They swore that Leatherface was attacking them in the middle of public, like any logical human being attending an event at a park that markets itself as the scariest experience you'll ever have at a theme park and often features headlining attractions such as 3D Saw-style torture and a haunted house filled with your darkest fears.
Screaming, they ran out of the ride, out onto the park and slipped on a wet spot, leaving them helpless when Leatherface caught up to them and brandished his chainsaw in their faces. There was much crying and hugging and praying galore and there probably were some clothes that needed to be changed.
Instead of feeling thankful of being alive, the woman turned around and sued the park for $15,000 dollars. Why didn't she win? Well, only because the park was going through "Halloween Horror Nights" and they "alley" where this happened was the Haunted House.
"The line for this bathroom is really long-oooooh My GOD!"
Man Sues Anheuser-Busch For Showing Hot Women Become Attracted To Normal Guys
In 1991, a man named Richard Overton sued Anheuser-Busch, maker of beers like Budweiser and Bud Light, in light that their advertisements featuring guys scoring with beautiful women do not illustrate the reality that consuming beer will not get you laid.
His concern for the public seems to be pretty evident as clause by clause, he accuses the beer maker of lying to society in order to get them to buy their products and promote the false belief that beer is necessary for social interaction between the sexes. This "false" belief is harmful to society, said the naturally-funny-at-parties Samaritan.
But then the lawsuit turns to its last page, where it claims the advertisements caused poor Overton emotional and physical distress along with financial losses of 10,000 dollars. Sounds like a pretty personal case. The compensation demanded 250 dollars for every day Anheuser-Busch continues to air these ads.
The lawsuit never describes what personal damage was inflicted by Anheuser-Busch onto Overton, though its easy to imagine he tried to emulate one of the ads and ended up getting sick of hypothermia when trying to cool beers on icy mountains. Or maybe he tried hitting on women over and over again drunk on Bud Light until one of them finally gave it to him straight-up cold, leaving him brutally exposed to the harsh reality that advertisements are not a real depiction of life.
Read his official complaint here (PDF warning.)
Suicidal Person Sues Subway Train Authority
The first time Milo Stephens Jr. tried to commit suicide, he did it by jumping in front of subway train as it pulled into an East Manhattan station way back in 1977. He didn't die, but the aftermath was pretty brutal. We'll just say Stephens didn't emerge from the incident in one piece.
A few months later, the family was able to find an "enterprising personal injury lawyer" who gave a whole new meaning to the term personal injury in legal circumstances. With his help, the family sued the New York City Transit Authority for 650,000 dollars in the guise that the driver of the train did not slow down the car in time and thus was to blame for injuring Stephens, even though he willingly put himself in harm's way.
Astonishingly, they won and the personal injuries weren't so personal anymore. Strangely, Stephens tried to kill himself again using the same method in 1982, which means that either he needs serious medical help, or he burned through that money faster than MC Hammer. Fortunately, New York didn't have anything to worry about as there was no severe "personal damage" this time.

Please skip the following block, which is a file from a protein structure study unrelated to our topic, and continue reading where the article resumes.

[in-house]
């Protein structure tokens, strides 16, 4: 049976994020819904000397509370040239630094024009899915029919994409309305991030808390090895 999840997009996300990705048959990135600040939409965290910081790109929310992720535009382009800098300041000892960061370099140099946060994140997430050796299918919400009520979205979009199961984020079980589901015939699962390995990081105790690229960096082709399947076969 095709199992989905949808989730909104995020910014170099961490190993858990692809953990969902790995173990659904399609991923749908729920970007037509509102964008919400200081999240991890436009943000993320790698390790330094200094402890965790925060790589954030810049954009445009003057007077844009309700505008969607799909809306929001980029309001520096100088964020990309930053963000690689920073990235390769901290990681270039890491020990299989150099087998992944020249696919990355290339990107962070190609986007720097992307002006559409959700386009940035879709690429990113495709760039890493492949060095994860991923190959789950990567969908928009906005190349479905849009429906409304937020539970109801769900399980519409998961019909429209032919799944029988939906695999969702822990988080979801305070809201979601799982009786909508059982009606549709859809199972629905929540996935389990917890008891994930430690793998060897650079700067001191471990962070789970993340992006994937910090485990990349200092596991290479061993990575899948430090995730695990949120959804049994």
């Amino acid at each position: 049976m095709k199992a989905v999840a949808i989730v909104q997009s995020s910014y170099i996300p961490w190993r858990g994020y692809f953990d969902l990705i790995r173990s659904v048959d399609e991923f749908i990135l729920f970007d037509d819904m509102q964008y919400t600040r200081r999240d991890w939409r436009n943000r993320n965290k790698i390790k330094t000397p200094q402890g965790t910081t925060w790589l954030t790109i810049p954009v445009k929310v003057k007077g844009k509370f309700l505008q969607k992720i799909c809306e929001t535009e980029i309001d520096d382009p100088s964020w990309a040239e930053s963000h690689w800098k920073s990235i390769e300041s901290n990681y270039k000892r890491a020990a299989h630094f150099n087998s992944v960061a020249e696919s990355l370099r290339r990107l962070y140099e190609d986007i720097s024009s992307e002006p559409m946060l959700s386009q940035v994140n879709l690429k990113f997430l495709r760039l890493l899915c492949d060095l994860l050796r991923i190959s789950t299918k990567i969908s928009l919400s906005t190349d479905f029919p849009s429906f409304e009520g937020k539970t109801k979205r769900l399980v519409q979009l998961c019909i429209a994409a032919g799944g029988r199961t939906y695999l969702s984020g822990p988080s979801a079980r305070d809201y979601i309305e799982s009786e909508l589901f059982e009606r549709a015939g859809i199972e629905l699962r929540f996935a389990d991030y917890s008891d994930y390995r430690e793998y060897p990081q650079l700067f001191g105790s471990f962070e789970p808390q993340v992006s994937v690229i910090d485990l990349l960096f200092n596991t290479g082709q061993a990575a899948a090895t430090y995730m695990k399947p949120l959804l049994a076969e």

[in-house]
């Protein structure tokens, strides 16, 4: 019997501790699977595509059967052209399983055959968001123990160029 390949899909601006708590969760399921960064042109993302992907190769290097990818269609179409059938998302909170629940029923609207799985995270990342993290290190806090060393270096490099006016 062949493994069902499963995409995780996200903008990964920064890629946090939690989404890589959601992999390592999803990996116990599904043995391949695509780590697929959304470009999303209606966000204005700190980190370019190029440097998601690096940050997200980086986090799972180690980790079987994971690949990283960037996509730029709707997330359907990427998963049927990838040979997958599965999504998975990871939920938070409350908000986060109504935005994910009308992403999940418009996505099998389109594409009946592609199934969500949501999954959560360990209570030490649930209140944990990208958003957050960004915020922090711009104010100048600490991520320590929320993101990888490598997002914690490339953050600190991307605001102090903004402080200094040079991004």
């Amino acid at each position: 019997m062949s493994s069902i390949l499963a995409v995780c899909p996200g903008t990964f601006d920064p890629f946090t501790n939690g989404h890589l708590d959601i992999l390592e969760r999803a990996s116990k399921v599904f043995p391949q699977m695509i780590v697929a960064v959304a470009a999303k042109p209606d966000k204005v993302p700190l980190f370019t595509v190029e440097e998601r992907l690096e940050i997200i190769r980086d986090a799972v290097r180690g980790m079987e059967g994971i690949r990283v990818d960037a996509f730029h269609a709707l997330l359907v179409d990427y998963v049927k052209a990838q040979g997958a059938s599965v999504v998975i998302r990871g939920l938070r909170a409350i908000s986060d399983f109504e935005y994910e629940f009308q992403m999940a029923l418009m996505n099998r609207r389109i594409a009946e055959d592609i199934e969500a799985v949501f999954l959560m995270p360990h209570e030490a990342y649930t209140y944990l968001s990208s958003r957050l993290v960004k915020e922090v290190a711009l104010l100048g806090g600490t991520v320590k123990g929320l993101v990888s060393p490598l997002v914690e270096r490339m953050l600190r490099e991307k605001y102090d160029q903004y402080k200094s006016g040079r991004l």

Man Sues Park for Not Labeling Bathrooms Well Enough
Back in 1995, while attending a Billy Joel Concert at Jack Murphy Stadium in San Diego, Robert Glaser felt nature calling and went off to relieve himself. Little did he know that the bathrooms at the stadium were unisex (which is 100% inappropriate at a Billy Joel concert.) When he got there, he found a shocking sight: a woman using a urinal to pee. This traumatized Glaser and turned his wee little problem into a big one.
He went around the entire stadium to find a place to pee in peace, but all he found were women in the restrooms. Terrified at the idea that one of them would suddenly pull down their pants and crouch over the urinals, or that he was in a ladies' restroom and therefore "breaking rules," he resolved to hold it in for four hours. This "emotional distress" and "embarrassment" that he suffered were later used as complaints in the lawsuit he filed against the stadium and the city of San Diego for $5.4 million. He lost and to this day, women still have the chance to use a urinal to pee in San Diego. God bless America.
Man Sues Michael Jordan for Looking Like Him
Allen Heckard would like you to know to he is not Michael Jordan. And he would appreciate it if you stop calling him that. Using his own legal words, the years spent dealing with "defamation, permanent injury, and emotional pain and suffering" of being mistaken for His Airness proved to be too much for this 8 years older, three to six inches shorter than the real Michael Jordan, plaintiff.
Heckard sued Michael Jordan for $416 million because he was stealing his likeness. He also sued Nike for the same amount because they made Michael Jordan one of the most recognizable men in the world. Why $416 each, you ask?
"Well, you figure with my age and you multiply that by seven and, ah, then I turn around and, ah, I figure that's what it all boils down to." That's why, Heckard says, after he paid the $206 fee to file the case. He had no lawyer to help him, but he did have enough money and legal rights to file the case and bring it to a judge, meaning that you use his age, a fee, and bad math to come up with exactly (give or take) $416 million.
The lawsuit was quickly dropped afterward, presumably because Nike's lawyers found Heckard and discussed with him about the ways they would counter-sue and therefore legally whoop his ass.
Click here for full news story.
Why Does This Taser Fire Bullets?
Perhaps it seems to be a cliche to say it, but only in this country can you get away with murder by suing someone else.